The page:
[OPE-L:5520] Re: Re: William of Ockam's Razor and Political Economy

From: nicola taylor (n.taylor@student.murdoch.edu.au)
Date: Tue May 08 2001 - 22:19:12 EDT

Sorry Andy, these responses are so short and inadequate - don't mean to be
curt, but I'm on the run.... So appologies in advance...

>The 'world' you refer to is that which the thinking head reconstructs 
>/ appropriates, yes? Thus there is a relationship of 'reconstruction' 
>between world and thought, it would seem. The notion of 
>'recontruction' would seem to imply that the elements 
>reconstructed 'in thought' have a close relationship, an 
>isomorphism, to the elements of reality that they 'reconstruct'.  If I 
>'reconstruct' a car, eg in a model of a car, a toy car, then both the 
>original and the recontruction have 4 wheels, engine, etc. Here 
>'reconstruction' makes sense, and there is a one to one 
>connection, indeed an isomorphism (identity of shape) between the 
>reconstructed model car, its various elements, and the real car (its 
>various elements). Without some such relation, it would seem that 
>the term 'reconstruction' is difficult to grasp.

I don't think I implied any of the above: certainly never said that a
theory is a 'reconstruction' of reality.  If there is any reconstruction
going on in value-form theory, it is a reconstruction of Marxian concepts.
On the ontological front, as you know, Chris A has written several superb
papers on the connection between Hegelian logic and the inverted world of
Capitalism, none of which rely upon (a) a concept of 'reconstruction' in
the meanings you set out, or (b) a theory of mind.  On the epistemological
front, a theory of how theory is constructed (a theory of logic) is not,
imo, a theory of mind.

>You basically agreed with Feyerabend, no? 

No.  All I did was summarise positions and say, I suppose we could choose
this criterion, or I suppose we could choose that criterion, or I suppose
we could be incredibly lazy and choose not to choose.  Never said I *agree*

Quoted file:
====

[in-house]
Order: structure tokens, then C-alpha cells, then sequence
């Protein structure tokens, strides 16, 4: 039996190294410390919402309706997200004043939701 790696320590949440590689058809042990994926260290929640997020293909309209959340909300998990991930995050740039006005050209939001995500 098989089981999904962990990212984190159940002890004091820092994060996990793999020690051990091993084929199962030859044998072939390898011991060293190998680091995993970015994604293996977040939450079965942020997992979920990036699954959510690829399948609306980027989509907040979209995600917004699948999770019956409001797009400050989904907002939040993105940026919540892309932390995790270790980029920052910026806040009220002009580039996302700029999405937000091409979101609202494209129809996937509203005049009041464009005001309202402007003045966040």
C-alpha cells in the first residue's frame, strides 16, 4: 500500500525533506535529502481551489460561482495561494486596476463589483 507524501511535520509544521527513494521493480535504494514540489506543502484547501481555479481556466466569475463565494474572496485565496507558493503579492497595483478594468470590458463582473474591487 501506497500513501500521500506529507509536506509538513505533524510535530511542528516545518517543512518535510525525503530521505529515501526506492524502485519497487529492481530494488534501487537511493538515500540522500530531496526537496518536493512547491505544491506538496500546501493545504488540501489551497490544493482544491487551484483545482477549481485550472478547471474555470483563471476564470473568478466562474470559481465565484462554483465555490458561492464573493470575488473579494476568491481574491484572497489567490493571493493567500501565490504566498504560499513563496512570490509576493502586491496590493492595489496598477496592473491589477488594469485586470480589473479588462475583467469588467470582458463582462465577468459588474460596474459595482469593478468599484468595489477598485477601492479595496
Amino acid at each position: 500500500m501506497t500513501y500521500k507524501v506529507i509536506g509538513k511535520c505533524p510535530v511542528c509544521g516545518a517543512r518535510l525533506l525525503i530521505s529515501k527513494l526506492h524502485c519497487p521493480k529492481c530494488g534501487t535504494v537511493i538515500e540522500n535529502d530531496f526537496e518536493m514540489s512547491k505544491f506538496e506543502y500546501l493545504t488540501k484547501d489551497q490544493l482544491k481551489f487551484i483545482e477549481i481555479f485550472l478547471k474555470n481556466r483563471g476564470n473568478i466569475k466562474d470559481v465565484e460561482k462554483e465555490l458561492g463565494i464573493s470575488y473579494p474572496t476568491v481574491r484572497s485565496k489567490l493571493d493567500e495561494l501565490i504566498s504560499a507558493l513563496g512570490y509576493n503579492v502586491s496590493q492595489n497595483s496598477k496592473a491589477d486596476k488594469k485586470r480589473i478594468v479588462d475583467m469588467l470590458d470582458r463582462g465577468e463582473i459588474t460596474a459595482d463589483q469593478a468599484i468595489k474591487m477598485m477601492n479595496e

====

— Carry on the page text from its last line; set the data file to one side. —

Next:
with this or that - certainly never said 'obvious' solutions (eg
Feyerabend's) were the ones anyone should adopt - although it is 'nice' in
it's intentions - level playing field of ideas, etc (that there isn't a
level playing field of ideas is just one of the immediate criticisms, of

>And you did this via a 
>discussion of Lakatos.

I didn't discuss Lakatos at all, just stated a well known position and a
well known objection to it - didn't say I agreed or disagreed. 

>What I was inadequately trying to get at is 
>that you seem to agree with the terms of debate Lakatos and 
>Feyerabend adhere to. Yet, both thinkers fail to recognise an 
>objective world against which ideas are judged. 

Once again my brief set of points stating various positions in philosophy
of science doesn't constitute a commitment to a position.  The commitments
you are attributing to me, I haven't made or defended.  

>My fear is that an 'undogmatic' blossoming of ideas in the absence 
>of any objective reality is, in truth, its own opposite, a terrain of 
>dogmatic assertions each sheltered from criticism in the absence 
>of recognition of the objective world that should be their criterion. 

I chose but *one* aspect of Jerry's multi-sided original question, (I'm
oversimplifying, sorry Jerry) - this aspect was the sub-question of whether
we could *agree* on some set of *criteria* for judging *theories against
theories* - other than the razor principle, or by reference to empirical
reality?  The point of my post was just to say 'probably not'.

Hope this clarifies, albeit inadequately.

Nicola Mostyn (Taylor)
Faculty of Economics
Murdoch University
Telephone: 61-8-9385 1130

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